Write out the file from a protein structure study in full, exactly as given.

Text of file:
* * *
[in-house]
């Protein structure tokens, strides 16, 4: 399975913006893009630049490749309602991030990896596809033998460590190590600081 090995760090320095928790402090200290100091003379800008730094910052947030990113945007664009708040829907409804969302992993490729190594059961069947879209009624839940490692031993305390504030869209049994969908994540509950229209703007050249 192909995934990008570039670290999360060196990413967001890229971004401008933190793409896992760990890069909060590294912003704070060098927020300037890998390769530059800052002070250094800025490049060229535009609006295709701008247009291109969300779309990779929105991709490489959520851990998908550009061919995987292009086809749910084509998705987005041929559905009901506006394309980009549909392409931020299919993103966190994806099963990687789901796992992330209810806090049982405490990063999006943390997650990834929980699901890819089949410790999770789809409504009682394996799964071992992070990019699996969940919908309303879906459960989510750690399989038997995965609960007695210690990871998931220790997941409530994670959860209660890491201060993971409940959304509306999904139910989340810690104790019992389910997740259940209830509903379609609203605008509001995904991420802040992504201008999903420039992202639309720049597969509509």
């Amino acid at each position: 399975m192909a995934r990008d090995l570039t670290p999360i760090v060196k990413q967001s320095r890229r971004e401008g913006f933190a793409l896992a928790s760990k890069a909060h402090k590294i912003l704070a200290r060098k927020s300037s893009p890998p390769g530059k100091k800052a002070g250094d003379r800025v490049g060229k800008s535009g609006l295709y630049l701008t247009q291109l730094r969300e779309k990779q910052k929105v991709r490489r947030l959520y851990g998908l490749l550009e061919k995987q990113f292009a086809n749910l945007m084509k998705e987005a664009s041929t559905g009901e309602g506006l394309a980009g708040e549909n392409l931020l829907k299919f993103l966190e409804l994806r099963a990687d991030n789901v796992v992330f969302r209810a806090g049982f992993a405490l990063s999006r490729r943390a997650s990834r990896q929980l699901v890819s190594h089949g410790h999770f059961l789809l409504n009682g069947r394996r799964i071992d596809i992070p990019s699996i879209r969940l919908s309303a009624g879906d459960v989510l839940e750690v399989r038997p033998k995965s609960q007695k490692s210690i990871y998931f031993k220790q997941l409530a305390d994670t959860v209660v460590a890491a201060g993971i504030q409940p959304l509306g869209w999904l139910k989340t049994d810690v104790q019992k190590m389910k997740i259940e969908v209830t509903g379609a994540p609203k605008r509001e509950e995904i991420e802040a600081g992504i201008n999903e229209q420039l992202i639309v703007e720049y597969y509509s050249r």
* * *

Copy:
[in-house]
């Protein structure tokens, strides 16, 4: 399975913006893009630049490749309602991030990896596809033998460590190590600081 090995760090320095928790402090200290100091003379800008730094910052947030990113945007664009708040829907409804969302992993490729190594059961069947879209009624839940490692031993305390504030869209049994969908994540509950229209703007050249 192909995934990008570039670290999360060196990413967001890229971004401008933190793409896992760990890069909060590294912003704070060098927020300037890998390769530059800052002070250094800025490049060229535009609006295709701008247009291109969300779309990779929105991709490489959520851990998908550009061919995987292009086809749910084509998705987005041929559905009901506006394309980009549909392409931020299919993103966190994806099963990687789901796992992330209810806090049982405490990063999006943390997650990834929980699901890819089949410790999770789809409504009682394996799964071992992070990019699996969940919908309303879906459960989510750690399989038997995965609960007695210690990871998931220790997941409530994670959860209660890491201060993971409940959304509306999904139910989340810690104790019992389910997740259940209830509903379609609203605008509001995904991420802040992504201008999903420039992202639309720049597969509509």
């Amino acid at each position: 399975m192909a995934r990008d090995l570039t670290p999360i760090v060196k990413q967001s320095r890229r971004e401008g913006f933190a793409l896992a928790s760990k890069a909060h402090k590294i912003l704070a200290r060098k927020s300037s893009p890998p390769g530059k100091k800052a002070g250094d003379r800025v490049g060229k800008s535009g609006l295709y630049l701008t247009q291109l730094r969300e779309k990779q910052k929105v991709r490489r947030l959520y851990g998908l490749l550009e061919k995987q990113f292009a086809n749910l945007m084509k998705e987005a664009s041929t559905g009901e309602g506006l394309a980009g708040e549909n392409l931020l829907k299919f993103l966190e409804l994806r099963a990687d991030n789901v796992v992330f969302r209810a806090g049982f992993a405490l990063s999006r490729r943390a997650s990834r990896q929980l699901v890819s190594h089949g410790h999770f059961l789809l409504n009682g069947r394996r799964i071992d596809i992070p990019s699996i879209r969940l919908s309303a009624g879906d459960v989510l839940e750690v399989r038997p033998k995965s609960q007695k490692s210690i990871y998931f031993k220790q997941l409530a305390d994670t959860v209660v460590a890491a201060g993971i504030q409940p959304l509306g869209w999904l139910k989340t049994d810690v104790q019992k190590m389910k997740i259940e969908v209830t509903g379609a994540p609203k605008r509001e509950e995904i991420e802040a600081g992504i201008n999903e229209q420039l992202i639309v703007e720049y597969y509509s050249r």